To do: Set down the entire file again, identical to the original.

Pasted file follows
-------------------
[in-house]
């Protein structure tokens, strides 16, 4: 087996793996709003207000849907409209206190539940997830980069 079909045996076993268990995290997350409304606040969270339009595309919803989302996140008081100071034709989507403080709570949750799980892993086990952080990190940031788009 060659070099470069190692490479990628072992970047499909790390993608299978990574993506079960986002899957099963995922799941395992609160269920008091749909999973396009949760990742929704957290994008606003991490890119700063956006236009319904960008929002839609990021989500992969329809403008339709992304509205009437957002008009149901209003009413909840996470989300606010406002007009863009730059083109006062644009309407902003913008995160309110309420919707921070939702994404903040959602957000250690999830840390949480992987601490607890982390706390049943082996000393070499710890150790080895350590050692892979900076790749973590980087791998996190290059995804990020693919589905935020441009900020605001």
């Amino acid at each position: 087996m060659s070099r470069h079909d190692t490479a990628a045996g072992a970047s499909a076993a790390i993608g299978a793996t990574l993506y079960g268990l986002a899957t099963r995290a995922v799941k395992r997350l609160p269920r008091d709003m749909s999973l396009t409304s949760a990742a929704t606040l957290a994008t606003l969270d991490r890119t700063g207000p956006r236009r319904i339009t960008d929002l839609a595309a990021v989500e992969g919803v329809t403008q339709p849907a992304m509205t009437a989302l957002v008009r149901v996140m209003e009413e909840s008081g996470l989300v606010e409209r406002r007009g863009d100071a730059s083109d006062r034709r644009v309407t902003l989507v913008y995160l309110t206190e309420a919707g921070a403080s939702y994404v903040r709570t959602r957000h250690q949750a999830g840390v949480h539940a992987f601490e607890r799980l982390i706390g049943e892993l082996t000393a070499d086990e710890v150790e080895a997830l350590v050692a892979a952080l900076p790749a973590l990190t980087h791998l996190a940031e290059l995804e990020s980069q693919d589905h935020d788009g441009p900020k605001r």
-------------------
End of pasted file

[in-house]
């Protein structure tokens, strides 16, 4: 087996793996709003207000849907409209206190539940997830980069 079909045996076993268990995290997350409304606040969270339009595309919803989302996140008081100071034709989507403080709570949750799980892993086990952080990190940031788009 060659070099470069190692490479990628072992970047499909790390993608299978990574993506079960986002899957099963995922799941395992609160269920008091749909999973396009949760990742929704957290994008606003991490890119700063956006236009319904960008929002839609990021989500992969329809403008339709992304509205009437957002008009149901209003009413909840996470989300606010406002007009863009730059083109006062644009309407902003913008995160309110309420919707921070939702994404903040959602957000250690999830840390949480992987601490607890982390706390049943082996000393070499710890150790080895350590050692892979900076790749973590980087791998996190290059995804990020693919589905935020441009900020605001």
């Amino acid at each position: 087996m060659s070099r470069h079909d190692t490479a990628a045996g072992a970047s499909a076993a790390i993608g299978a793996t990574l993506y079960g268990l986002a899957t099963r995290a995922v799941k395992r997350l609160p269920r008091d709003m749909s999973l396009t409304s949760a990742a929704t606040l957290a994008t606003l969270d991490r890119t700063g207000p956006r236009r319904i339009t960008d929002l839609a595309a990021v989500e992969g919803v329809t403008q339709p849907a992304m509205t009437a989302l957002v008009r149901v996140m209003e009413e909840s008081g996470l989300v606010e409209r406002r007009g863009d100071a730059s083109d006062r034709r644009v309407t902003l989507v913008y995160l309110t206190e309420a919707g921070a403080s939702y994404v903040r709570t959602r957000h250690q949750a999830g840390v949480h539940a992987f601490e607890r799980l982390i706390g049943e892993l082996t000393a070499d086990e710890v150790e080895a997830l350590v050692a892979a952080l900076p790749a973590l990190t980087h791998l996190a940031e290059l995804e990020s980069q693919d589905h935020d788009g441009p900020k605001r």